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by: Kaitlyn West

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Chapter 8 Notes BUS-A 202/207

Kaitlyn West
IU
GPA 4.0
Introduction to Managerial Accounting (HON)
Geoffrey Sprinkle

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COURSE
Introduction to Managerial Accounting (HON)
PROF.
Geoffrey Sprinkle
TYPE
Class Notes
PAGES
4
WORDS
KARMA
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This 4 page Class Notes was uploaded by Kaitlyn West on Sunday March 29, 2015. The Class Notes belongs to BUS-A 202/207 at Indiana University taught by Geoffrey Sprinkle in Winter2015. Since its upload, it has received 54 views.

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Date Created: 03/29/15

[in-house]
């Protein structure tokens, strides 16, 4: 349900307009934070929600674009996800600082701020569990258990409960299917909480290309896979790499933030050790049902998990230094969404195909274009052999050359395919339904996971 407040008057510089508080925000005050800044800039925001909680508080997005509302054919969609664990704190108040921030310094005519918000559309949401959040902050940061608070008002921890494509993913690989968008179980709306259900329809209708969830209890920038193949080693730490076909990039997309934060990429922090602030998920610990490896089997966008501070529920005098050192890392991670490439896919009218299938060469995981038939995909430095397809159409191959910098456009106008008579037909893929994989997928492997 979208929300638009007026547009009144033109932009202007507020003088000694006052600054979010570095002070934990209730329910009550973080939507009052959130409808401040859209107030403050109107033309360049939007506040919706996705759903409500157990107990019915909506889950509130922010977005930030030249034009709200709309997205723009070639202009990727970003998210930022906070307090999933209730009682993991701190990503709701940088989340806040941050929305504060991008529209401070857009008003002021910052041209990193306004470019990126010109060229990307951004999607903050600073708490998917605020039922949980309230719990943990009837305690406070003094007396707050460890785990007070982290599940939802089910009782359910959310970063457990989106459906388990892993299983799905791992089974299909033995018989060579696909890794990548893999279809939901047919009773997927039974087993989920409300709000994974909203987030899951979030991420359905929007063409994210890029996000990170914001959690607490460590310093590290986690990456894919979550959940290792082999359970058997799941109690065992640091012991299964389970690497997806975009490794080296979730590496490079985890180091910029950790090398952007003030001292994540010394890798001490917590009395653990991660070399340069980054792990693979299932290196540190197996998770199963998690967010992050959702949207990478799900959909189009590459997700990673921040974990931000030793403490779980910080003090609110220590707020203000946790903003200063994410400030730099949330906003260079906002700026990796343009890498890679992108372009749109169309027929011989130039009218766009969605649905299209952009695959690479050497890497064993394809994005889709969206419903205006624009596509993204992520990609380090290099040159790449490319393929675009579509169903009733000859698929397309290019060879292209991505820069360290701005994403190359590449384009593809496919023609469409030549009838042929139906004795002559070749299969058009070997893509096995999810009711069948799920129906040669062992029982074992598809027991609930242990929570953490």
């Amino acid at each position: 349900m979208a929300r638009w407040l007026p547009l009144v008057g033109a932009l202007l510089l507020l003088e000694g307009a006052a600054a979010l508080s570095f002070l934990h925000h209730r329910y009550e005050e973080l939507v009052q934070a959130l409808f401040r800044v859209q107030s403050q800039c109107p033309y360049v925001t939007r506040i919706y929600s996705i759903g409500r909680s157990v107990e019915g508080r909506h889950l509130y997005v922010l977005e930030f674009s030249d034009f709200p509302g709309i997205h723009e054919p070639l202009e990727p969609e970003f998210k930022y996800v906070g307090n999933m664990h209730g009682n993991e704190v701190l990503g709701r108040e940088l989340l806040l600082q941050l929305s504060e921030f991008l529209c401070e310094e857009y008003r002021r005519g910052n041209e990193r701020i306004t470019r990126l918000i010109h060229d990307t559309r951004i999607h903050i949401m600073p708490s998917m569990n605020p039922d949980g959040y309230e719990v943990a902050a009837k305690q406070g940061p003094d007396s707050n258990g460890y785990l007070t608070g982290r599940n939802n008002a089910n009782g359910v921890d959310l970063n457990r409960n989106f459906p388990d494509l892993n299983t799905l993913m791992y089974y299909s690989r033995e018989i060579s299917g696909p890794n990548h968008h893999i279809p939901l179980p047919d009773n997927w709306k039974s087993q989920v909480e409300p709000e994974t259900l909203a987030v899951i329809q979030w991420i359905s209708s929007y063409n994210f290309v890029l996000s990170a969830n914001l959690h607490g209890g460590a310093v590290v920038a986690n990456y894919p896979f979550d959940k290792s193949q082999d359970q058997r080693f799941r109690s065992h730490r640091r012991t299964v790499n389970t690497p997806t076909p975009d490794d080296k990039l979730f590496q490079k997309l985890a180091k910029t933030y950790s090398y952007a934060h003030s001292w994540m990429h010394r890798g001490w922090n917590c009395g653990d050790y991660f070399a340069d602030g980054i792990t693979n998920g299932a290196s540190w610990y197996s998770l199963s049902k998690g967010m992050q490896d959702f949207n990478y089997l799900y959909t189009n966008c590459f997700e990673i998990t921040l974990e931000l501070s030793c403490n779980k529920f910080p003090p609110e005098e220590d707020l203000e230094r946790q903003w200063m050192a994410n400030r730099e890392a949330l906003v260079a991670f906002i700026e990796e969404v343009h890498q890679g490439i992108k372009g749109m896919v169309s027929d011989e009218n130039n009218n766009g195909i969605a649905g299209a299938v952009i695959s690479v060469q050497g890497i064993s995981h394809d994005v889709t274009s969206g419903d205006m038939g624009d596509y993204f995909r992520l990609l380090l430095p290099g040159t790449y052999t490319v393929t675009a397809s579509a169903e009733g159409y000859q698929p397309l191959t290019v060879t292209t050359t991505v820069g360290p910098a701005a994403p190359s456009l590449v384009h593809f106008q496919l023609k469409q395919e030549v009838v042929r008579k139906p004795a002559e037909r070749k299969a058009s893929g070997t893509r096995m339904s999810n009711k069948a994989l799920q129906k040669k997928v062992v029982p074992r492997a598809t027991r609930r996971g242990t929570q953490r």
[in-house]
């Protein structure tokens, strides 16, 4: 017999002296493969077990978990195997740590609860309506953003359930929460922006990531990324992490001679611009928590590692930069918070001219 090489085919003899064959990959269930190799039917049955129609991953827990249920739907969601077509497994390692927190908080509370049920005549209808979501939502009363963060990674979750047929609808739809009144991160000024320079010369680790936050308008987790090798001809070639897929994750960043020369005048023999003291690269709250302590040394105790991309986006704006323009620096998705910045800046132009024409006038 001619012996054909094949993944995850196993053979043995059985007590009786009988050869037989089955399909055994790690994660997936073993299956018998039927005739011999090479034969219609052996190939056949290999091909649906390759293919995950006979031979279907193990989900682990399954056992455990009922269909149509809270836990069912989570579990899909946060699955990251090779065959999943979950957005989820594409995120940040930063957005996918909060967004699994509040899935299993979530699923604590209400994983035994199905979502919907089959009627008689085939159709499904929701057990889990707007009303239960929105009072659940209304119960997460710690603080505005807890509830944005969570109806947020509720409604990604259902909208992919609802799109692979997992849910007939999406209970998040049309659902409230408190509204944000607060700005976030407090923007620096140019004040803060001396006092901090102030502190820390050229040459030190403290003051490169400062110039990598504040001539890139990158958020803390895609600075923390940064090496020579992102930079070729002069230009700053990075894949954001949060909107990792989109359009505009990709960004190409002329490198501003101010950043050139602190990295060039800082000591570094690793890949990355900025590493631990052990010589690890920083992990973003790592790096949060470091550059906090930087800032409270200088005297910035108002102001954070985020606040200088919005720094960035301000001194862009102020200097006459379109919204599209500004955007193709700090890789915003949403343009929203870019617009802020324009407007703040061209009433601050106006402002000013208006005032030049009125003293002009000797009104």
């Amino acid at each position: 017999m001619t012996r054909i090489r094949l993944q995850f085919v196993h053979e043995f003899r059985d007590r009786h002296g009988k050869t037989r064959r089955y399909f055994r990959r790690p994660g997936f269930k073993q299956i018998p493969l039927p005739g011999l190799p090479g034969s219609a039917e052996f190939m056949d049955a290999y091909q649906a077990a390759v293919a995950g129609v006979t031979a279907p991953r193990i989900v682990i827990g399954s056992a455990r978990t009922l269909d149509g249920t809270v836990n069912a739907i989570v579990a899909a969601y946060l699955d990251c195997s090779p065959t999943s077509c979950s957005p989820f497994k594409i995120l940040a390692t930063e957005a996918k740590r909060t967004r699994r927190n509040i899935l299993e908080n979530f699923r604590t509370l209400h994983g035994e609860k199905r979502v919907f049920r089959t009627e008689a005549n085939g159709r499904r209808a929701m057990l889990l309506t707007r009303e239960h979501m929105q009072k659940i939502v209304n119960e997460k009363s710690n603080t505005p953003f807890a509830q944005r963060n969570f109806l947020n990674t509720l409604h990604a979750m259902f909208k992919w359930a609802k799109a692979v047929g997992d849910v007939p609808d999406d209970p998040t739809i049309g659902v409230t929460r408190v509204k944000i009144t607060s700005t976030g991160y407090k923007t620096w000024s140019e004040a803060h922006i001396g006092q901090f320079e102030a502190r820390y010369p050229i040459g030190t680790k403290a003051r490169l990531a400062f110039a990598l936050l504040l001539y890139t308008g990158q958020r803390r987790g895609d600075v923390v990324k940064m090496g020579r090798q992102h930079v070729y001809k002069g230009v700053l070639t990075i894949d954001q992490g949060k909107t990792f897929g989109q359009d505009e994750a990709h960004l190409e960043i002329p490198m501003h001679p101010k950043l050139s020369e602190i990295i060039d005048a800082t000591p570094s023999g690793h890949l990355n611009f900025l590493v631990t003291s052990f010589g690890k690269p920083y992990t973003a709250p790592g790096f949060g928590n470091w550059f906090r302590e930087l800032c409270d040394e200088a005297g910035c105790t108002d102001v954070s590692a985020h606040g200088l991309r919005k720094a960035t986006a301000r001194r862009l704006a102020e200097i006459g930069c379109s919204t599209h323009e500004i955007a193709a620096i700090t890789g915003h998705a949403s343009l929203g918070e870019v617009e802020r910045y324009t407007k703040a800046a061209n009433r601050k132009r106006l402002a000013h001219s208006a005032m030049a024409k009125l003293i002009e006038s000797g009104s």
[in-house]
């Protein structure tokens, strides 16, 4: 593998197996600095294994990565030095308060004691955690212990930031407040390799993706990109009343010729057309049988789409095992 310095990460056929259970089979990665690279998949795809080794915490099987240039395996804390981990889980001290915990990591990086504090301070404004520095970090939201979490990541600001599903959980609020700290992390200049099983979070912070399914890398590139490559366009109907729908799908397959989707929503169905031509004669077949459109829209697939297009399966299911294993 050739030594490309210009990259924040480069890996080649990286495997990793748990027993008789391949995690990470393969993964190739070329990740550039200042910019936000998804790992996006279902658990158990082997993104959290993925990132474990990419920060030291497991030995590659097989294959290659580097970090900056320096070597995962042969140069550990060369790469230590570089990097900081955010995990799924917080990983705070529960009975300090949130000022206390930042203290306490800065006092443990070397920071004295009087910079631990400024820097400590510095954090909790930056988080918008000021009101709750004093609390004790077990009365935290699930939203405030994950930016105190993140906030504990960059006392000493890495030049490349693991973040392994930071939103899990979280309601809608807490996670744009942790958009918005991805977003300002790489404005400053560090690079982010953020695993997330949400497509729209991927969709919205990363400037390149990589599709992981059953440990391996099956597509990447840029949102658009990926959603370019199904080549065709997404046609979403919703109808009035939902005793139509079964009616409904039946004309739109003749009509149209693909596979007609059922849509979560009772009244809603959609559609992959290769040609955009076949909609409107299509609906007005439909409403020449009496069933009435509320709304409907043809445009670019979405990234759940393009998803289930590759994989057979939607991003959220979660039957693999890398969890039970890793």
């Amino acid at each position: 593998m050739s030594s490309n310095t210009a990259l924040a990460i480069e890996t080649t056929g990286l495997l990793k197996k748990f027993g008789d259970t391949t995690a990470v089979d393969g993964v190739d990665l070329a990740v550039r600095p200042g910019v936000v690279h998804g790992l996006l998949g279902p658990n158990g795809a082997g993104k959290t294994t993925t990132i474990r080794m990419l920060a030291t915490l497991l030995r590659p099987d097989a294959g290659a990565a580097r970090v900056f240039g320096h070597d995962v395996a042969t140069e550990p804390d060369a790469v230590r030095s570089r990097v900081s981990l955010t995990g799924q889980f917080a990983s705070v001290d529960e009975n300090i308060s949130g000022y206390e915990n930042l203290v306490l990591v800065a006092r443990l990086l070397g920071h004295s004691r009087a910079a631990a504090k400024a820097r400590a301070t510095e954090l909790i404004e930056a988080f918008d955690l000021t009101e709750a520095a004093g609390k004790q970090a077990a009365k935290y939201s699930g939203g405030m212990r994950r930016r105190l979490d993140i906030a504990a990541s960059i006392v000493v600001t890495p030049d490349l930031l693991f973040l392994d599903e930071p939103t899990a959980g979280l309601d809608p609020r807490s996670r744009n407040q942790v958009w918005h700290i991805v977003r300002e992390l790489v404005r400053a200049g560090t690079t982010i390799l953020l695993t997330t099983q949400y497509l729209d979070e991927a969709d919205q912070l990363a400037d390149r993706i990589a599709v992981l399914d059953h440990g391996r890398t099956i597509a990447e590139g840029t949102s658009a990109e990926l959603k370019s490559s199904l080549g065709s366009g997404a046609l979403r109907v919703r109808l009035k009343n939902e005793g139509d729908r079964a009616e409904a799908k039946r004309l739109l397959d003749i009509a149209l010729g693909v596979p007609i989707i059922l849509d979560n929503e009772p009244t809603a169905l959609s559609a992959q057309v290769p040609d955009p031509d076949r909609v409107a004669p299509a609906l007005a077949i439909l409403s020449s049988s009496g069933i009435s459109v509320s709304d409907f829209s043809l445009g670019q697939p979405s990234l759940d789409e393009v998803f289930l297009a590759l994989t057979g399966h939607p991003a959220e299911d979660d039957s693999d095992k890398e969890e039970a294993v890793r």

Chapter 8 Budgetary Control and Variance Analysis A Variance Analysis a technique rms use to determine Why actual revenues costs and pro t differ from the budgeted amounts 1 Helps organizations determine whether their employees and processes are performing as expected I Budgets as the Basis for Control A A good plan lays the foundation for effective control B The following assumptions are often necessary Raw Materials Quantities Raw Materials Prices Labor Requirements Wage Rate Variable Overhead Fixed Costs C Master Budget a plan that represents the expected revenues costs and pro t corresponding to the expected sales volume as of the beginning of that period ll How to Calculate Variances 1 Variance the difference between an actual result and a budgeted amount a Favorable F variance performance exceeded expectations i Denoted by positive numbers b Unfavorable U variance performance fell short of expectations i Denoted by negative numbers 2 Total Pro t Variance Actual Pro t Master Budget Pro t A Flexible Budget 1 Decomposes the total pro t variance into the sales volume variance and the exible budget variance 2 Fexing the master budget changes total budgeted revenues and costs to correspond to the actual sales level 3 Flexible Budget the budget at the actual sales vmume a Any pro t difference between the master and exible budgets is due solely to the difference between budgeted and actual sales 4 Sales Volume Variance the difference in pro t between the master and exible budgets OWU39lbULJNl l a Sales Volume Variance Flexible Budget Pro t Master Budget Pro t b Individual revenue and cost components of the sales volume variance are neither favorable nor unfavorable 5 Flexible Budget Variance difference in pro t between actual and exible budget results a Flexible Budget Variance Actual Pro t Flexible Budget Pro t B Components of the Flexible Budget Variance 1 Sales Price Variance Actual Revenue Flexible Budget Revenue 2 Fixed Cost Spending Variance Budgeted Fixed Costs Actual Fixed Costs 3 Variable Cost Variances a Differences in raw materials direct labor and variable overhead between the actual and exible budgets should not be attributed to changes in sales volume C lnput Quantity and Price Variances 1 Flexible Budget Cost Budgeted InputUnit Actual Sales QuantityBudgeted Cost per Unit of the Input 2 To separate the effects of input quantity vs input price we introduce an quotas ifquot budget a Actual input quantities with prices in the master budget 3 Input Price Variance difference between the quotas ifquot budget and actual results a If Actual lnput Price gt Budgeted lnput Price Unf 4 Input Quantity Variance difference between amounts in the exible budget and the quotas ifquot budget a If Actual Quantity gt Flexible Budget Quantity Unf 0 b AKA the quotInput Ef ciency Variancequot ll Interpreting and Using Variances 1 Budget Reconciliation Report provides management with a summary that bridges actual and expected performance a Helps pinpoint which areas to investigate to take corrective action and highlights success stories 2 Variances could arise a During normal operations b Because of a more permanent change in the rm s operating environment c Because budgets or standards are too tight or tooloose A General Rules for Analyzing Variances 1 Investigate All Large Variances a Large variances could signal a permanent change in the operating environment b When changes have longterm implications it is important to understand their cause 2 Trends in Variance a Trends often point to inherent problems i May indicate developing problems in a business process that can be xed before becoming a serious issue b Trends also arise due to biases that in uence setting of standards 3 Linking Variances Consider the Big Picture a Step back and see how the variances are connected to each other b Changing the sales price often affects the sales vmume c Focusing on cheap raw materials may cause unfavorable variances in other business processes d Revenue and cost variances sometimes have the same underlying cause B Making Control Decisions in Response to Variables 1 Firms should use all of the variances to investigate the validity of underlying budget assumptions and targets a Then they should collect additional information to choose among explanations so they can decide on corrective actions 2 For multiproduct rms an additional variance caed quotSales Mix Variancequot comes into play C Non nancial Controls a Limitations of variance analysis pertain to timeliness and speci city b Financial measures are aggregate so non nancial measures can be of greater use 1 Non nancial Measures and Process Control a Provide immediate and speci c feedback to employees about the status of the environment and outcomes of their decisions b Nature of the information needed differs depending on the type of job and organization C Process Control Charts are used to help employees track performance on a realtime basis i Help ensure that corrective action is obvious Critical Success Factors like quality and customer satisfaction are vital to achieving the firm s strategy Non nancial Measure Variance Actual Value Budgeted Amount 2 Non nancial Measures and Aligning Goals b Provide ongoing feedback to employers and evaluate them Financial controls are more useful for evaluating managers at higher levels in organizational hierarchy Non nancial controls are more useful for evaluating lower level employees